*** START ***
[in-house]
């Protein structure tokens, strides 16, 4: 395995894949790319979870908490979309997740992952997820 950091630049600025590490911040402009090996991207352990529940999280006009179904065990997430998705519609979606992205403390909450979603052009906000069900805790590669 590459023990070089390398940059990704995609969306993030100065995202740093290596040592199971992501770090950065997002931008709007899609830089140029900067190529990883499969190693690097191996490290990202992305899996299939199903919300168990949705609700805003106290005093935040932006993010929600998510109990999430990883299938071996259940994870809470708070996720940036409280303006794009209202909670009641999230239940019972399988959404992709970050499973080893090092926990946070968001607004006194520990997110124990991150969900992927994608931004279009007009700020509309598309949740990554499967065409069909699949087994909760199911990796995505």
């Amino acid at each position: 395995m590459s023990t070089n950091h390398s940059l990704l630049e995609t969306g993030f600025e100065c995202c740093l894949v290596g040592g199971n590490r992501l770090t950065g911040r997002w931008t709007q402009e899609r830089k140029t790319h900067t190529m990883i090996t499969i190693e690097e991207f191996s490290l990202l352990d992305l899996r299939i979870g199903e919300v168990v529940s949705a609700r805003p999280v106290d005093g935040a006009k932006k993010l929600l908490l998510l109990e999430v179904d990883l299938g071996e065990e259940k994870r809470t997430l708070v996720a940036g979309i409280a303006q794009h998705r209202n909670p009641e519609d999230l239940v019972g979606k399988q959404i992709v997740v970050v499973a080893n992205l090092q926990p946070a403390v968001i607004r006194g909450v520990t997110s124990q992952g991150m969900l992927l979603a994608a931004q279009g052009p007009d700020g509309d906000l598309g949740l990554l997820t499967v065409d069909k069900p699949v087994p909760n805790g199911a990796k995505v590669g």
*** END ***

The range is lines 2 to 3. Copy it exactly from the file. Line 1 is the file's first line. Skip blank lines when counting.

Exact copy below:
């Protein structure tokens, strides 16, 4: 395995894949790319979870908490979309997740992952997820 950091630049600025590490911040402009090996991207352990529940999280006009179904065990997430998705519609979606992205403390909450979603052009906000069900805790590669 590459023990070089390398940059990704995609969306993030100065995202740093290596040592199971992501770090950065997002931008709007899609830089140029900067190529990883499969190693690097191996490290990202992305899996299939199903919300168990949705609700805003106290005093935040932006993010929600998510109990999430990883299938071996259940994870809470708070996720940036409280303006794009209202909670009641999230239940019972399988959404992709970050499973080893090092926990946070968001607004006194520990997110124990991150969900992927994608931004279009007009700020509309598309949740990554499967065409069909699949087994909760199911990796995505």
């Amino acid at each position: 395995m590459s023990t070089n950091h390398s940059l990704l630049e995609t969306g993030f600025e100065c995202c740093l894949v290596g040592g199971n590490r992501l770090t950065g911040r997002w931008t709007q402009e899609r830089k140029t790319h900067t190529m990883i090996t499969i190693e690097e991207f191996s490290l990202l352990d992305l899996r299939i979870g199903e919300v168990v529940s949705a609700r805003p999280v106290d005093g935040a006009k932006k993010l929600l908490l998510l109990e999430v179904d990883l299938g071996e065990e259940k994870r809470t997430l708070v996720a940036g979309i409280a303006q794009h998705r209202n909670p009641e519609d999230l239940v019972g979606k399988q959404i992709v997740v970050v499973a080893n992205l090092q926990p946070a403390v968001i607004r006194g909450v520990t997110s124990q992952g991150m969900l992927l979603a994608a931004q279009g052009p007009d700020g509309d906000l598309g949740l990554l997820t499967v065409d069909k069900p699949v087994p909760n805790g199911a990796k995505v590669g």